“Federal biologists clad in waders and armed with long-handled nets this week moved hundreds of red-legged frog eggs from a San Fernando Valley stream to carefully selected wetlands 10 miles away in the first attempt to expand the threatened species’ range in Southern California.”
“As international efforts to reduce greenhouse gas emissions stall, schemes to slow global warming using fantastical technologies once dismissed as a sideshow are getting serious consideration in Washington.”
“As the state’s drought deepens, Stanford University’s water conservation efforts and strategies for expanding water resources for the future could serve as a helpful model for the rest of the state, a panel of Stanford experts said at a public forum on Tuesday night.”
“For home builders and construction companies, the lack of rain has allowed them to get their jobs done without any weather-related delays. Yet, they said the drought is changing the future of home building as companies are preparing for what they call ‘a major pressure’ for houses that feature water-saving designs and devices.”
“With millions of people worried about California’s historic drought, a proliferation of free apps turn water conservation into a game while letting consumers save both water and money around the house.”
From the U.S. Geological Survey (USGS) Science Features blog:
“The 2014 Winter Olympic Games in Sochi, Russia will be featuring many exciting events for the world to see. Though the Olympics Games is the premier athletic competition worldwide, the games also bridge the gap between science and sports by covering a number of Earth science topics as well. …
“The U.S. Geological Survey compiles water use statistics every five years and hopes to build towards a National Water Census.
From Greenversations, An EPA Blog About Science Matters, in a post by Marguerite Huber:
“EPA researchers studying green infrastructure (using vegetation, soil, and other naturalistic techniques to reduce stormwater runoff) collaborated with colleagues in the Agency’s New England office (EPA Region 1) to develop a new public-domain software app called the Watershed Management Optimization Support Tool (WMOST).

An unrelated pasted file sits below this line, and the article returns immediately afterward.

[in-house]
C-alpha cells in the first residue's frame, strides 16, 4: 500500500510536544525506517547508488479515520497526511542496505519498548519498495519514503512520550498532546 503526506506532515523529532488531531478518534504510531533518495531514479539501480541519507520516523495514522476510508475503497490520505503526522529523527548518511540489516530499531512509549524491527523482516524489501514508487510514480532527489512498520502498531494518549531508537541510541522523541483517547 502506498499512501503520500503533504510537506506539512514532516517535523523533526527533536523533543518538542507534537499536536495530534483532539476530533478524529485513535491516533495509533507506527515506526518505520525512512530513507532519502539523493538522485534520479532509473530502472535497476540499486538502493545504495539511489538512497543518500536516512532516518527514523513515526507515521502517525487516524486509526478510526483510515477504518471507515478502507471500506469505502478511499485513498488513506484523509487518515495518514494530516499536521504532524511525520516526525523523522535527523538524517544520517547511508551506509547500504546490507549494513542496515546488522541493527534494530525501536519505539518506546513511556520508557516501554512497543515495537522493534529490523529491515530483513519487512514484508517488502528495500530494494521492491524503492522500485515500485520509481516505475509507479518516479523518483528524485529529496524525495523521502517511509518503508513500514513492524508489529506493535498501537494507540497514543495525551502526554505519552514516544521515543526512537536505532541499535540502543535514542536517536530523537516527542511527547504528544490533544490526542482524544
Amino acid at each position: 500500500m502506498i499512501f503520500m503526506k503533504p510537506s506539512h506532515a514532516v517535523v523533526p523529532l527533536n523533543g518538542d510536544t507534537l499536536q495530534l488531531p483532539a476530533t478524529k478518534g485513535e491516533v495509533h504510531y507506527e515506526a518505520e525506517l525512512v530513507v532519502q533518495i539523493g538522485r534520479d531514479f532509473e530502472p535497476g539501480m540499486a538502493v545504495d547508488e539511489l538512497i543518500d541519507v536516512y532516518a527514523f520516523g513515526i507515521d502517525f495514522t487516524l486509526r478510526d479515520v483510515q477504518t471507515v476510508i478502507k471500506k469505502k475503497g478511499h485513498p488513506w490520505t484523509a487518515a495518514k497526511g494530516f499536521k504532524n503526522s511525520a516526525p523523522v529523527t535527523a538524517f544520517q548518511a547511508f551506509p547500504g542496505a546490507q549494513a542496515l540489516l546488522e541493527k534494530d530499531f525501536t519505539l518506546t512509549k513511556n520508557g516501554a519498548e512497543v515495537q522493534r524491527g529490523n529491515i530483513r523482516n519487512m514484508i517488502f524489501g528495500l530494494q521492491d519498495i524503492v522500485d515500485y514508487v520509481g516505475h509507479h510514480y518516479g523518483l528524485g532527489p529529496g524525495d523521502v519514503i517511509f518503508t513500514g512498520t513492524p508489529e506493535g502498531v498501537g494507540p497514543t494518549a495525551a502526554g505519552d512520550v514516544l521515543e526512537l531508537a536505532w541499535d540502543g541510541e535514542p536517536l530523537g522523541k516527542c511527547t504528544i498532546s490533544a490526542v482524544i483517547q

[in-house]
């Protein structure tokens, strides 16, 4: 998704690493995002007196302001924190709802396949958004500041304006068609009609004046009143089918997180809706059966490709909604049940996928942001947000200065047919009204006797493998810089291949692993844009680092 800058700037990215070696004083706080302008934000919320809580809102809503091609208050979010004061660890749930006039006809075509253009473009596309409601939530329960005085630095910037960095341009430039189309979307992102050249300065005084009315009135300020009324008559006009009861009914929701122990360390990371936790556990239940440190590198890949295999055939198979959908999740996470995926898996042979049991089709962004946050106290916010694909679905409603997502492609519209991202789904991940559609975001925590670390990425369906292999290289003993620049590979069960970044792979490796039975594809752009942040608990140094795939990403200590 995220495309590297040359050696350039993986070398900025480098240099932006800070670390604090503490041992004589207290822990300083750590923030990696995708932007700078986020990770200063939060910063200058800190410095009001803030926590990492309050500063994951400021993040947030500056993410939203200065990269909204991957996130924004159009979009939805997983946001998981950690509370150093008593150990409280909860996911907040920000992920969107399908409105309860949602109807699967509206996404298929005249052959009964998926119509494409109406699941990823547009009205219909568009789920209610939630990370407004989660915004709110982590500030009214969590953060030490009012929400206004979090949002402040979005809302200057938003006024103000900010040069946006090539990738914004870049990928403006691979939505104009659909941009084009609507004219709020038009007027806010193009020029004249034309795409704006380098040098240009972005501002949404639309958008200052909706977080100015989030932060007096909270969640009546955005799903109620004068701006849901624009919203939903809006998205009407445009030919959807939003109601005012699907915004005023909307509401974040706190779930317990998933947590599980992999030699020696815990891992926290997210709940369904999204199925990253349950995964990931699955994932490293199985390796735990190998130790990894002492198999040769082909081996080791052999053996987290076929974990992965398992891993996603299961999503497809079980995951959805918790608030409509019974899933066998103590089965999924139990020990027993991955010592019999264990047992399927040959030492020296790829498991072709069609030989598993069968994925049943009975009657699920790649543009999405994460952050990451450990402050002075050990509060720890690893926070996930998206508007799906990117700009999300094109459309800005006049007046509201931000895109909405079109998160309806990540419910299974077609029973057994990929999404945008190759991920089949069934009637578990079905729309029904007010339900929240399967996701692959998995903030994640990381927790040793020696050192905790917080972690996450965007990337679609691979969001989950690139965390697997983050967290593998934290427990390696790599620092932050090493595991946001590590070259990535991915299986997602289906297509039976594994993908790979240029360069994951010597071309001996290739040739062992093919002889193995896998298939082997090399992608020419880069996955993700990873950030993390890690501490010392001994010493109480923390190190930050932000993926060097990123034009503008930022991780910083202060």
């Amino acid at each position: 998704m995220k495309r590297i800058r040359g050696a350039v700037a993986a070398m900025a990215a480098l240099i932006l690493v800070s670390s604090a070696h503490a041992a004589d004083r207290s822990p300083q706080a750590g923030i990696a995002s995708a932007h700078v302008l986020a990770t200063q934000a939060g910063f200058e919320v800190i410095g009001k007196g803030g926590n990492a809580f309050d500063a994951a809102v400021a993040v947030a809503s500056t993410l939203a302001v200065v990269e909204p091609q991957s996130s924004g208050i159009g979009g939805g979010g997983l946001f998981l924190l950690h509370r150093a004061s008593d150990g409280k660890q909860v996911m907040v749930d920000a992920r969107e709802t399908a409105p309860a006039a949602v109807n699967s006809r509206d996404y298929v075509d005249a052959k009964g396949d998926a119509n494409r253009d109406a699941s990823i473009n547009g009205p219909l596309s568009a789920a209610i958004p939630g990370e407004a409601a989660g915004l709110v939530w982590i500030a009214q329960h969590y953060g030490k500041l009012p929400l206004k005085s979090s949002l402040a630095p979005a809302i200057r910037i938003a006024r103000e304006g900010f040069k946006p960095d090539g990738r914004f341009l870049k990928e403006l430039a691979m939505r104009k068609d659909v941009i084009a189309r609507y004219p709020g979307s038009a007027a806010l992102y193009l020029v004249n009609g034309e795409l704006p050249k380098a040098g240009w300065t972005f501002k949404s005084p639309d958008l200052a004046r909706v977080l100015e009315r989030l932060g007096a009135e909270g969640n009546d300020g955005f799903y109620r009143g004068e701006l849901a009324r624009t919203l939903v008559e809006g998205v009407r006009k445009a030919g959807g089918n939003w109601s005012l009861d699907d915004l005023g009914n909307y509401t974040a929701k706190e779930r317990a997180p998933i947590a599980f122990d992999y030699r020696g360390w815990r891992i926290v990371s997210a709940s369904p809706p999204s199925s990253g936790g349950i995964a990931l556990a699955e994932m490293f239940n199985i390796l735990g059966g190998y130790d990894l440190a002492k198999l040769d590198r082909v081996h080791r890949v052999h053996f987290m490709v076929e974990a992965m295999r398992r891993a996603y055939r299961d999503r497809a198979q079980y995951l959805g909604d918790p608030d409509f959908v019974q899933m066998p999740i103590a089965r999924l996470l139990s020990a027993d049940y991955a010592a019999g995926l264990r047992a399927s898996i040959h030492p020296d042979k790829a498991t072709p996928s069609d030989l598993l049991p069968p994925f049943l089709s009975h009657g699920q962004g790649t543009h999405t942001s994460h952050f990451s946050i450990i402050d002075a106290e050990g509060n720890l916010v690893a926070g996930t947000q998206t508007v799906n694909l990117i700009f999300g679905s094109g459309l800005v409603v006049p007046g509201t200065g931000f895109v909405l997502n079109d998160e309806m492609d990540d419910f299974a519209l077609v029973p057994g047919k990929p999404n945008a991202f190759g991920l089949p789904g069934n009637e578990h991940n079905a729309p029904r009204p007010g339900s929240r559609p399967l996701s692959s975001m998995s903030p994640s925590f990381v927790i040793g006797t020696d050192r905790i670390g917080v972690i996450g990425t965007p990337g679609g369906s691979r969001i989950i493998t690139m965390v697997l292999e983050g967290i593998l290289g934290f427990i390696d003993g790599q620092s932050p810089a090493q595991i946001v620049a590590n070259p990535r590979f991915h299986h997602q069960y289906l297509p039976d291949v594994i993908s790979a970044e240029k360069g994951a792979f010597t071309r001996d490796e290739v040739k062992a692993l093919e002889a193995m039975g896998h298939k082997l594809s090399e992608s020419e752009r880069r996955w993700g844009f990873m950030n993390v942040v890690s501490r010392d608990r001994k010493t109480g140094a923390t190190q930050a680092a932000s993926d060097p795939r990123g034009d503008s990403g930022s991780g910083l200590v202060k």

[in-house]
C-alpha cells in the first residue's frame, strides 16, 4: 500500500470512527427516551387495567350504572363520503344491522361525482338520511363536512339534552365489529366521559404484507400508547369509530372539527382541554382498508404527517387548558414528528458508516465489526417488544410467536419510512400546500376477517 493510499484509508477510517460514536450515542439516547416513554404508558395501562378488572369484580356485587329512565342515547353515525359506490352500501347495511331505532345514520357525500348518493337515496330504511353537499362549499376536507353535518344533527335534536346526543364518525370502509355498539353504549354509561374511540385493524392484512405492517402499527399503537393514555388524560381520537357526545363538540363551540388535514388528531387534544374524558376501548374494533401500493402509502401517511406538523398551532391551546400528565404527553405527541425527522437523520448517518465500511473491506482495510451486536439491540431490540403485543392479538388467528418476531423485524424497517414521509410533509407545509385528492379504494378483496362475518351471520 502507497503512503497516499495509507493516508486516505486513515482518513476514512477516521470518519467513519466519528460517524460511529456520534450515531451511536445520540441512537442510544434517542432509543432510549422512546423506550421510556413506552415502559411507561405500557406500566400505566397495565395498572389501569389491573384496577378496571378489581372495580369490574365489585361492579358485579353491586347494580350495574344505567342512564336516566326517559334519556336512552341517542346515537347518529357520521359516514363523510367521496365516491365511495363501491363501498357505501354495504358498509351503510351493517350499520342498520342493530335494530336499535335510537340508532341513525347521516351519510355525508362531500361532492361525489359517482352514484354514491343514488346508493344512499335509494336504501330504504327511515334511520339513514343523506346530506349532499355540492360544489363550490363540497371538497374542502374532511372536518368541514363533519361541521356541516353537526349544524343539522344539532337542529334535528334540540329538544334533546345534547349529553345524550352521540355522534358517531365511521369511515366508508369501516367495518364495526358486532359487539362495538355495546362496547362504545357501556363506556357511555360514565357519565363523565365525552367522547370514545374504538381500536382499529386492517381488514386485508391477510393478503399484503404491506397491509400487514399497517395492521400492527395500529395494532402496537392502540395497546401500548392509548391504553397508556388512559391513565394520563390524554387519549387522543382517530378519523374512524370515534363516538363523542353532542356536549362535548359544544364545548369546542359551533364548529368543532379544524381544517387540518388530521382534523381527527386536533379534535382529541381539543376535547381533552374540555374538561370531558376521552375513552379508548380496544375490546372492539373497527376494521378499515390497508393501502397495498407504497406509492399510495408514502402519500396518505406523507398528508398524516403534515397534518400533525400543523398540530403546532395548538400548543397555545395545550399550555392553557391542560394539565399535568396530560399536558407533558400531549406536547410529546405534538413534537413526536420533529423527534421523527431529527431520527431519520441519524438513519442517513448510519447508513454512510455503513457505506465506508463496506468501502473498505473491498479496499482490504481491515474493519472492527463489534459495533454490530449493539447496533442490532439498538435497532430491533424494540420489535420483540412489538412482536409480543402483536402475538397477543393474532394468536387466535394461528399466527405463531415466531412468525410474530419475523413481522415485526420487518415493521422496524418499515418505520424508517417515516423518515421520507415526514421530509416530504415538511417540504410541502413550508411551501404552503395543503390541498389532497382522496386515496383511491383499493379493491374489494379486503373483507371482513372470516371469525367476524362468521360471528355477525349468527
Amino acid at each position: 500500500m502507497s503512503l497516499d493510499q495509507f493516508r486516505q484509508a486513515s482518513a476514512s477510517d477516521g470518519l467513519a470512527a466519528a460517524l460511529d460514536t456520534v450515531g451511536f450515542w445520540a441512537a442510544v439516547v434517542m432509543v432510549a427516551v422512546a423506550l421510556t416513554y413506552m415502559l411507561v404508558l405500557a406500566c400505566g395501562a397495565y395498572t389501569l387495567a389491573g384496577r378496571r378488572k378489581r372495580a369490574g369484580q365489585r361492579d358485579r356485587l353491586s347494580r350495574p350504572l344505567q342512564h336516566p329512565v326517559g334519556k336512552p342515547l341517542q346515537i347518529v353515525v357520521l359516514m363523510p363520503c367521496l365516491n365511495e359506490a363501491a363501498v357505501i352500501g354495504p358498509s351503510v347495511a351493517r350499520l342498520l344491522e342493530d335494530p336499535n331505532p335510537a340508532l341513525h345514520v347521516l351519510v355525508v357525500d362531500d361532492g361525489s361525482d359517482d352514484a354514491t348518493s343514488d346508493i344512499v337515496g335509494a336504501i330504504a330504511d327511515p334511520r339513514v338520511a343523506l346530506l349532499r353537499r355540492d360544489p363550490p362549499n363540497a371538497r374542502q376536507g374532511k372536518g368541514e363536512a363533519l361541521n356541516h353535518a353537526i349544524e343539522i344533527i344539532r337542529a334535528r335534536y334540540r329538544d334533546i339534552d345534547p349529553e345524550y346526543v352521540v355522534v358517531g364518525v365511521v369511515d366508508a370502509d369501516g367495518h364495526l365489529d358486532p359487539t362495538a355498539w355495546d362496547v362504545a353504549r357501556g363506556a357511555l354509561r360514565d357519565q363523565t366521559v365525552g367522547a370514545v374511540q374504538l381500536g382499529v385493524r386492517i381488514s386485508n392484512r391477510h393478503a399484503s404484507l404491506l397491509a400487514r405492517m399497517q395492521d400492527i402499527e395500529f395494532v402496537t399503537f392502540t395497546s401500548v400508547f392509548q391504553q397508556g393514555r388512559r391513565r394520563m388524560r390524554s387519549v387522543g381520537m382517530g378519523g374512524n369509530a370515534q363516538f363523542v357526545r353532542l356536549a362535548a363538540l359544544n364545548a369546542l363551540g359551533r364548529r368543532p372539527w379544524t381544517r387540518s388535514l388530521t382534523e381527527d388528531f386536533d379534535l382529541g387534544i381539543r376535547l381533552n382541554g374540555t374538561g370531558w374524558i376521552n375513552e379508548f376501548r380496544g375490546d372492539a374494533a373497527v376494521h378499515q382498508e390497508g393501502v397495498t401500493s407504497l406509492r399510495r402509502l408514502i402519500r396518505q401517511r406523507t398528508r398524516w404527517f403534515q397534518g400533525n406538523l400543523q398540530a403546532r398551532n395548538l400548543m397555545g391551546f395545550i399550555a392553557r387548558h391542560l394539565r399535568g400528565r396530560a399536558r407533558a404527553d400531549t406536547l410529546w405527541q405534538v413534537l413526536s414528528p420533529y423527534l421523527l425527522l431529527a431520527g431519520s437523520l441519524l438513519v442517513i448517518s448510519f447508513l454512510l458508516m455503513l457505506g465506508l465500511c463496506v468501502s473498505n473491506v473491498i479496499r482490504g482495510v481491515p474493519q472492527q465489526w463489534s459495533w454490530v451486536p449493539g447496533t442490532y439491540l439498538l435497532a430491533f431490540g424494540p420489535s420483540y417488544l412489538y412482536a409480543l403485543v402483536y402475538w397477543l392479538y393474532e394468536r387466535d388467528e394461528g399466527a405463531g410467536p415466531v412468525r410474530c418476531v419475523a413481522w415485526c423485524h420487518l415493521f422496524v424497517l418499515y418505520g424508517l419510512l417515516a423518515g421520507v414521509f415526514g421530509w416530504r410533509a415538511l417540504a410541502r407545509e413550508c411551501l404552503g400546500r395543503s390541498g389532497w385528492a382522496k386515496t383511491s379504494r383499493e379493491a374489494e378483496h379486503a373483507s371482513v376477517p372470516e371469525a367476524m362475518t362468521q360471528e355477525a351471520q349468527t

“The goal of the tool is to help water resource managers and planners identify cost effective, sustainable green infrastructure options for their local jurisdictions.
“Russian Hill has some of the best views in the city – the Golden Gate Bridge, Alcatraz and the bay itself. And for decades its residents have also had to stare at the ugly, decommissioned Francisco Reservoir.”
“Davis can raise its water rates to pay for the city’s Surface Water Project with neighboring Woodland, a Yolo Superior Court judge ruled Wednesday, thwarting a local lawsuit that alleged the rates were unconstitutional.”
From the California WaterBlog by the UC Davis Center for Watershed Sciences in a post by Jay Lund:
“California’s history is punctuated by droughts (Hanak et al 2011). Each drought reveals problems and becomes an opportunity to focus on improving water management and expanding smaller-scale innovations. For example:
From the Los Angeles Times, in a commentary by Patt Morrison:
“If you’re not at least a little panicky, then you’re not paying attention. California is in a state of slow-moving emergency. The governor, Jerry Brown, made it official last week: Rainfall is pitiable, snowpack and reservoir levels deplorable. We have the worst drought on record, the record being about 100 years.
“Dave March takes a sip of his coffee and looks through the windshield of his car, which is idling in the water in Newport Harbor, next to his 65-foot yacht. …
“March, 58, has spent more than a decade developing the high-speed amphibious car he is about to take to market for $135,000 a piece. He has taken deposits from the Prince of Dubai, tycoons in Silicon Valley and millionaires from around the world.”
“You know the story of the salmon: born in the gravel beds of mountain streams, growing fat and strong in the Pacific Ocean and finally journeying home to spawn and die in a dramatic climax. But that’s not the end of it.
“Even in death, these fish aren’t finished — at least, not at the Mokelumne River Fish Hatchery, east of Clements.”
“There’s a new ‘old’ tower at the Piedras Blancas Light Station north of Cambria. Like the taller, older lighthouse, the 50-foot-tall replica water tower will continue the lighthouse tradition of providing safety communications, just as the 74-foot lighthouse tower itself has helped guide mariners since 1875.
“The humans who brave frosty Sierra winters to measure the annual snowpack may be far from obsolete, but a high-altitude aircraft appears to have done them better.
“Flying at 22,000 feet above the High Sierra’s Tuolumne River watershed last spring, an instrumented NASA plane revealed the depth of the winter snowpack and estimated its water content across hundreds of square miles.”